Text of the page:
There are a few things to note on these numbers.  This data goes through voting on Friday, 10/26 - the midpoint of early voting this election.  The early vote turnout (EVT) numbers include all ballots cast and requested.  It is assumed that the vast majority of mail in ballots requested will eventually be returned.  The totals may look off slightly if one tries to reconcile them to the BOE raw data because these numbers don't include smaller party registration numbers and people in unincorporated areas for the North Meck totals.  The North Meck totals for the towns only include Davidson, Cornelius, and Huntersville minus voters in NCH107, unincorporated areas, and the smaller parties as previously mentioned.  Overall, these things won't change the overall outcomes of the analysis much if at all.

Here's what these numbers tell you.

First, Democrats are, so far, outperforming by a pretty significant margin in the North Mecklenburg towns relative to their voter registration percentage.  That's could be taken as a sign of voter enthusiasm among Democrats.  Since North Mecklenburg is heavily Republican, one would expect a bigger turnout lead for their candidates.   Also, the overall turnout at North Mecklenburg polling sites is running significantly ahead of early voting in the last mid-term election in 2014.  These things speak to the possibility of a blue wave, at least locally.

Second, the turnout totals by electoral district show the major impact redistricting is having, particularly in NC Senate 41.  The overall turnout lead the Democrats are building in this race is being driven entirely by the newly included southern portion.  In NC House 98, redistricting, as expected, is helping Republican totals, but instead of significantly expanding a lead it is just helping them keep pace.

Obviously, the big unknown is how unaffiliated voters break.  There are some reasonable assumptions that can be made here.  The most basic is that most UNA voters consistently vote one party or the other.  Few actually are true ticket splitters.  Based on that, it would be safe to assume that if registered Democrats are outperforming, that Democrat-leaning UNA voters are too.  These assumptions, if true, may narrow the historical gap enjoyed by Republicans in NC House 98 race.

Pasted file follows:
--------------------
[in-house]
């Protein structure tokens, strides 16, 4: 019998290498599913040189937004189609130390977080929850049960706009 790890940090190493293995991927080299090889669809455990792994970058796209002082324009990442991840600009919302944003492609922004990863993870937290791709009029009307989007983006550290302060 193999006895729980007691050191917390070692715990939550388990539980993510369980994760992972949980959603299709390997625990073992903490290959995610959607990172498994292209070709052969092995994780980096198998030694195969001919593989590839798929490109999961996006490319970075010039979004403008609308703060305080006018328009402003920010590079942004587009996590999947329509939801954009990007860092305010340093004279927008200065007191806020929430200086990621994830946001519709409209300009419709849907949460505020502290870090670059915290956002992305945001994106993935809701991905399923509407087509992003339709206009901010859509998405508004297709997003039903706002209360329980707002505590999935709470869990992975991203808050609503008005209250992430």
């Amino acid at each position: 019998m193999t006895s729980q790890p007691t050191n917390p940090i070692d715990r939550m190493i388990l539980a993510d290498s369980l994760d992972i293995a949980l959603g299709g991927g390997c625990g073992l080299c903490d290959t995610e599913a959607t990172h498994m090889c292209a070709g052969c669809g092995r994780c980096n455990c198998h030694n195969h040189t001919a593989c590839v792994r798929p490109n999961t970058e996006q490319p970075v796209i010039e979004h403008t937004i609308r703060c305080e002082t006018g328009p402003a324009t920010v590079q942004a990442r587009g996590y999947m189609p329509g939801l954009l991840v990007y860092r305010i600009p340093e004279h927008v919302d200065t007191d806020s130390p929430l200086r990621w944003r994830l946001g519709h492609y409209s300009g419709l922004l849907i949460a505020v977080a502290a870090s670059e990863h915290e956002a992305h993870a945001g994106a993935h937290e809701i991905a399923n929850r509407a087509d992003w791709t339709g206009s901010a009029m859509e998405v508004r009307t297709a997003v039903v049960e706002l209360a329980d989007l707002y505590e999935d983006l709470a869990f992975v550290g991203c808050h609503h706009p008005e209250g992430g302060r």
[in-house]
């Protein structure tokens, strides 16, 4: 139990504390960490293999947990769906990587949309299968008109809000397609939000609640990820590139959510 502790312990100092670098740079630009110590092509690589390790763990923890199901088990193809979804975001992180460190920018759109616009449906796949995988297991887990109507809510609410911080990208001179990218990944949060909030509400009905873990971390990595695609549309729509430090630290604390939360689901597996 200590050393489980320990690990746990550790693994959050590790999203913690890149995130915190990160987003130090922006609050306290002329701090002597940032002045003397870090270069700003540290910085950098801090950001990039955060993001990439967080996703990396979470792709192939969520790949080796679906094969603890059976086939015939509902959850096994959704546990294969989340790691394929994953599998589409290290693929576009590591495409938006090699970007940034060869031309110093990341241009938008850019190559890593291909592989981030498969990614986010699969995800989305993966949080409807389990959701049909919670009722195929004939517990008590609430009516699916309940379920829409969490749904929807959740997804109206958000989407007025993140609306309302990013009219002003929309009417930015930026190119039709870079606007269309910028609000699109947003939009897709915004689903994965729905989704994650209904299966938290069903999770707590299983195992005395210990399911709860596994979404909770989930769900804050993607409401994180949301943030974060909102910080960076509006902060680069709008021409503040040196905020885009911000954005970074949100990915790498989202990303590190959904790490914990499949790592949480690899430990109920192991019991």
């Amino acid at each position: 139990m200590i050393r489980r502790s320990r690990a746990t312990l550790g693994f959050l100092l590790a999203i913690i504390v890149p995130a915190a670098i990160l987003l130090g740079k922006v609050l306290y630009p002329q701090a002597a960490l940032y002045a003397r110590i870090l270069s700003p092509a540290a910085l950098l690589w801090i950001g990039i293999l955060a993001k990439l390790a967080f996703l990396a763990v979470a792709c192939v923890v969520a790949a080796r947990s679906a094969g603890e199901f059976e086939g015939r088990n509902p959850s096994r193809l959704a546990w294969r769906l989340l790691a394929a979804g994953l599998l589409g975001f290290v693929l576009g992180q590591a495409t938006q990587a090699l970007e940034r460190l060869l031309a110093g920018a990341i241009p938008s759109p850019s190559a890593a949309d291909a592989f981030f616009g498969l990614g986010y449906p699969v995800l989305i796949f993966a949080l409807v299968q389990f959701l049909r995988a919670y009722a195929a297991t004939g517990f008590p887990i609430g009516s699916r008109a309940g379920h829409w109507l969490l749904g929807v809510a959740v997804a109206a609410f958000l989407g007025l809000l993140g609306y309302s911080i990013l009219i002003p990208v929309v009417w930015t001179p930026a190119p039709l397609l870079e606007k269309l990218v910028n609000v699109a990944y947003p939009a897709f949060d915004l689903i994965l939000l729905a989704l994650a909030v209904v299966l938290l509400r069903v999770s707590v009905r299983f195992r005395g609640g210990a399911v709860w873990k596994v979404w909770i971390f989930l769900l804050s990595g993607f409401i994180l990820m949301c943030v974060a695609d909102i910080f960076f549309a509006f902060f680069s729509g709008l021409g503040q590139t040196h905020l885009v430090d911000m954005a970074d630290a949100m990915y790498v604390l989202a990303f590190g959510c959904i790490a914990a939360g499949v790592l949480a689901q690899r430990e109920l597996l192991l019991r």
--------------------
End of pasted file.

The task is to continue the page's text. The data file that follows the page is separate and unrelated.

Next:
In the NC Senate 41 race, the UNA votes cast so far are almost evenly split between the portions in the three northern towns and the southern part of the district.  If one assumes the UNA voters in the northern part of the district are more Republican leaning and the UNA voters in the south are more Democratic leaning, that would mean they likely cancel each other out to a large part and won't close the 2000+ turnout gap the Democrats currently possess.  If the trend continues, the Republicans will have to close that gap on election day when Republicans tend to turnout at higher rates.  The larger the gap, the harder that will be to do.

Finally, there is the unknowable impact national events and negative ads will have on these state level races.  Will recent national events spur more turnout or ticket splitting than expected?  Will the economy help Republicans?  Will the negative ad flyers that have been landing in local mailboxes lately gin up the base or will they backfire?

While early turnout data tells quite a bit, it's the answers to these unknowable questions that will likely determine the final outcome.

Friday, October 26, 2018

North-South Parkway information session at Hopewell Baptist on Tuesday (press release)

DAVIDSON, N.C – Davidson residents are invited to offer input regarding existing roadways, new alignments, or a combination of both, with respect to the North-South Parkway at a public meeting on Tuesday, October 30 from 6:00 to 8:00 p.m. at Hopewell Baptist Church located at 18841 Davidson-Concord Road.

A team comprised of staff from Iredell County, the Towns of Davidson, Mooresville, Cornelius, and Huntersville, the Lake Norman Regional Transportation Commission (LNTC), and the Charlotte Regional Transportation Planning Organization (CRTPO) are working to identify transportation alternatives for a north-south corridor from Eastfield Road in Huntersville up to Timber Road in Mooresville.